For years, we have worked with clients and their customers to understand how engagements can be improved to satisfy the needs of the end customer. 9 times out of 10, the inhibitor to progressing customer satisfaction, loyalty, engagement and ultimately advocacy, comes back to culture. Customers sense that the people working on their programs lack motivation in the mission of their work. Often, this is an early indicator of challenges on the horizon.
Today, businesses are investing in transformation programs at a higher rate than ever before. When we ask CEOs the number one catalyst or inhibitor to driving forward transformation work, they answer culture. Yet when you dig underneath this, it is difficult to find a clear, focused investment in culture initiatives and programs.
Culture is shaped by employees and their experiences: what they value and believe. It is defined by bringing to life the vision and leadership principles valued most by employees. According to a Gallup poll, 70% of American employees are “not engaged” or “actively disengaged.” It’s estimated that actively disengaged employees cost companies $450-$550 billion in lost productivity.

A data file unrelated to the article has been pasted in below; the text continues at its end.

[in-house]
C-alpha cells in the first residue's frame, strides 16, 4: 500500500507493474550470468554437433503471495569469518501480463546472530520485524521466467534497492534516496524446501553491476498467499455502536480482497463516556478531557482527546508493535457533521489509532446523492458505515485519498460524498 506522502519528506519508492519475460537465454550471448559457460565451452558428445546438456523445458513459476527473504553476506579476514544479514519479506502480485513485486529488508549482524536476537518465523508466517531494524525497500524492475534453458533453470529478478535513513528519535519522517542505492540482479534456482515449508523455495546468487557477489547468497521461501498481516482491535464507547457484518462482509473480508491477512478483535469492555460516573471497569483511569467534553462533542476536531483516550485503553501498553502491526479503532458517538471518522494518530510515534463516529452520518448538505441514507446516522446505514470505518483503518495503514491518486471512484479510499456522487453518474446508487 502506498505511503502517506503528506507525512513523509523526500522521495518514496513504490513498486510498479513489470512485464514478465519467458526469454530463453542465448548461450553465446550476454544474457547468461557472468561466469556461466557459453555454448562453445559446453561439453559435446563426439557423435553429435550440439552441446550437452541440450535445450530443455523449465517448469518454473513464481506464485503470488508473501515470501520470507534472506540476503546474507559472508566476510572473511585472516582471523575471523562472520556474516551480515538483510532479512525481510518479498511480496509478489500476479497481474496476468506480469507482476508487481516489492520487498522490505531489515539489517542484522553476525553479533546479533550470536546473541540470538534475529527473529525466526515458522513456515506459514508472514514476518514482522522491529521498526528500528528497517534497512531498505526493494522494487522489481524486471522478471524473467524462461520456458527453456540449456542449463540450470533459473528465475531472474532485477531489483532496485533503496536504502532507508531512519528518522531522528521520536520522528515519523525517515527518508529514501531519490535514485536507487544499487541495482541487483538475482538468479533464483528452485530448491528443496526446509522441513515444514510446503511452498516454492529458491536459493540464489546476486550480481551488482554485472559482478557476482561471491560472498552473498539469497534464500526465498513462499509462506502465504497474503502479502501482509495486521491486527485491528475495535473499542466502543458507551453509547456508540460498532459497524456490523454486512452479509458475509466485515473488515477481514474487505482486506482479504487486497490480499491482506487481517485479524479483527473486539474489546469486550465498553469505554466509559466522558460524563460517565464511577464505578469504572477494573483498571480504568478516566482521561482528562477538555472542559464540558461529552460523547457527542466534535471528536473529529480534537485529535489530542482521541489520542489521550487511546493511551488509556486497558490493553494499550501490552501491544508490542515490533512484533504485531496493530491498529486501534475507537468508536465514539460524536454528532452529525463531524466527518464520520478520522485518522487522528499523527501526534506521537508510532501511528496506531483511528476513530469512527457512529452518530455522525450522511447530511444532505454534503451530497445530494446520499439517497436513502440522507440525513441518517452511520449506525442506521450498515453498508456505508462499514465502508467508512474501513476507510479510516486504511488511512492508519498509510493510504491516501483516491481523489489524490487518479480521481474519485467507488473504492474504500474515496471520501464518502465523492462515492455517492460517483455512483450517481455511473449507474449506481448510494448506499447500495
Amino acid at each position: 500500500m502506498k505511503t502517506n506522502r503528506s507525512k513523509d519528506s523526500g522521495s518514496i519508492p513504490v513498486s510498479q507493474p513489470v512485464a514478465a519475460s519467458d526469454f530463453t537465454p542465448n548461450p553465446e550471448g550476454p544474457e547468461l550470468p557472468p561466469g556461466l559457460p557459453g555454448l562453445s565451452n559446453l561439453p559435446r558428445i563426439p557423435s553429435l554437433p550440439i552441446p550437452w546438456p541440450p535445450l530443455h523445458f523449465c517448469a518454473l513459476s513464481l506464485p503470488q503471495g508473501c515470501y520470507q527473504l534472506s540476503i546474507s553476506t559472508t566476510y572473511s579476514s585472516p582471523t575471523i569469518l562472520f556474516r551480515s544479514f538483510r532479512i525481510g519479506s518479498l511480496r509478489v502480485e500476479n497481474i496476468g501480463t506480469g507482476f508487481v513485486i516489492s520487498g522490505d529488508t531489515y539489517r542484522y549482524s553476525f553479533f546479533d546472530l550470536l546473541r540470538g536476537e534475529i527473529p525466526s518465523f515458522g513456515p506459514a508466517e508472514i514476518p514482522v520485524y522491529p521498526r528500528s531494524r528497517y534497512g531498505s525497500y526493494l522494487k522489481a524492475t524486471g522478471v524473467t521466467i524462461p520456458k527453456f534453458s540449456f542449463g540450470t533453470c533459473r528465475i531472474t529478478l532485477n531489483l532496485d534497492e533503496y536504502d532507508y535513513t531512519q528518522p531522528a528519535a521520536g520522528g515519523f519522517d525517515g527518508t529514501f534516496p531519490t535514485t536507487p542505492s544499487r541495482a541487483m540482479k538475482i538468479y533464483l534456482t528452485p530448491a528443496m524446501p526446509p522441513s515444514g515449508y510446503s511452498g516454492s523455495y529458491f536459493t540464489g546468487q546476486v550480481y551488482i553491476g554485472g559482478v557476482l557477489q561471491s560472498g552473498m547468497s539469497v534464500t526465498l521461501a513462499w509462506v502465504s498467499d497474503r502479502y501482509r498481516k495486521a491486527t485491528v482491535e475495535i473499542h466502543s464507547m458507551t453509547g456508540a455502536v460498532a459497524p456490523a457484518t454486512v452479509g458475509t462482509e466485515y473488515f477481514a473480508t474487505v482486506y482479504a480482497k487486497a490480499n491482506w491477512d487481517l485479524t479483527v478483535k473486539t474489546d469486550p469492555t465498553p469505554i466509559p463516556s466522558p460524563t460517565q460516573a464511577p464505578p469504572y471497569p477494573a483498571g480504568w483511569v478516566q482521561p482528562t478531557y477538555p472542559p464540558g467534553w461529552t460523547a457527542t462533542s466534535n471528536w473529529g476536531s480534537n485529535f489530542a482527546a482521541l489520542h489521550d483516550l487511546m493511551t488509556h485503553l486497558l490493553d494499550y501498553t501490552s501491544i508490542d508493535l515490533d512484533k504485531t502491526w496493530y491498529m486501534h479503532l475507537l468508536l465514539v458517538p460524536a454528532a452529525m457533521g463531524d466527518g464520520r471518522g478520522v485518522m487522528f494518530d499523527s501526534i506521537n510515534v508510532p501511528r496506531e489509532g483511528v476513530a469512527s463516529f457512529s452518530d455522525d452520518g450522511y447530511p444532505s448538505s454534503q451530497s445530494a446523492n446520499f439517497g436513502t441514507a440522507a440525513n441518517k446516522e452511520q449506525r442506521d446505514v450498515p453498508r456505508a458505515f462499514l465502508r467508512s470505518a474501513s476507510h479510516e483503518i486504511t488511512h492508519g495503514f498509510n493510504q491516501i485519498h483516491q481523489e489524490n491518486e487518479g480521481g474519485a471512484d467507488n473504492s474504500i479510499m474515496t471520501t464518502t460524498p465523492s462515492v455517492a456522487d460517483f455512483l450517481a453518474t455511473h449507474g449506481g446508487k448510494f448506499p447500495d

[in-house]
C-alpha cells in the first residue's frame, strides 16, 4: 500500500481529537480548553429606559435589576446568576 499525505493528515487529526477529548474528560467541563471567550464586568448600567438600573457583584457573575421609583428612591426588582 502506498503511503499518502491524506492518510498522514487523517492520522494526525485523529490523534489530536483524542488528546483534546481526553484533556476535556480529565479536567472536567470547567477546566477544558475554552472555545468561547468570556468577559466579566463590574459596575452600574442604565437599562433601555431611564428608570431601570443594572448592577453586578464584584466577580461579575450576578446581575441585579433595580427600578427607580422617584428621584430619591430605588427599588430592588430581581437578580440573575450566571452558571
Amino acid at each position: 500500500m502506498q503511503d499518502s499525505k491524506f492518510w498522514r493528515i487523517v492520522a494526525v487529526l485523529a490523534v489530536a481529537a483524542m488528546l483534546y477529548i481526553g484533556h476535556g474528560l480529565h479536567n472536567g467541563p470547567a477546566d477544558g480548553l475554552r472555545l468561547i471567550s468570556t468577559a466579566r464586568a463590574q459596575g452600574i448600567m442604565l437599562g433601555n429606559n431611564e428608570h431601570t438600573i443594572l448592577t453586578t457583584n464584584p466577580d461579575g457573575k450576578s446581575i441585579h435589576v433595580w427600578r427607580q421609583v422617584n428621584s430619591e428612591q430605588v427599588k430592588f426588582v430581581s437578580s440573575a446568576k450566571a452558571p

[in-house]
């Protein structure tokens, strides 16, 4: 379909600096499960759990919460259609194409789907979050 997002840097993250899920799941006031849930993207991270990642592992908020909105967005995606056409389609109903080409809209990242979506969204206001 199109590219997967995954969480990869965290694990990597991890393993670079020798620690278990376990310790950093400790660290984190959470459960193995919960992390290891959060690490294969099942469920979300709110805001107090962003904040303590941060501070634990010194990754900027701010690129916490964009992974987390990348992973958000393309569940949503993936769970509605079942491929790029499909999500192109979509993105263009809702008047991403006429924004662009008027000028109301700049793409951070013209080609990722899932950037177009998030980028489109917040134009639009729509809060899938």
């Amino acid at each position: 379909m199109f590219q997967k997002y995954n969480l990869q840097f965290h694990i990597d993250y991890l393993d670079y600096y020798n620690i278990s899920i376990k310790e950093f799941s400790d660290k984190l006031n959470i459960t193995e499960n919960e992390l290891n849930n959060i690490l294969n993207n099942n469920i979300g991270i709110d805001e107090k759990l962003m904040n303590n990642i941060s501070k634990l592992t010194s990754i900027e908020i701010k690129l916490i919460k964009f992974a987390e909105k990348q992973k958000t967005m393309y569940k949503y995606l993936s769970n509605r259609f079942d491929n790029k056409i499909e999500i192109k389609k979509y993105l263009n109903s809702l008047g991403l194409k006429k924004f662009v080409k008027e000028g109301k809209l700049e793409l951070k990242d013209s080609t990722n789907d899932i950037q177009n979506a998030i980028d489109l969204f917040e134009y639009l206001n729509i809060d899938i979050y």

Transformation agendas are difficult, and require an empowered and engaged employee base to ensure that customers are well serviced throughout the transformation period and beyond. This requires senior executives to ensure they have a mission that matters to their employees — one where employees can see how their work impacts that mission.
Your customers know when your employees do not feel inspired by the work they are doing and this is the number one alarm bell that executives state in canceling contracts. Investing in culture is not a ‘soft’ thing; it is an imperative to driving your business through its transformation agenda and retaining clients along the way. As you consider your change agenda, do not underestimate the investment required in the ‘soft’ side of internal culture in helping you get through your transformation quickly and effectively.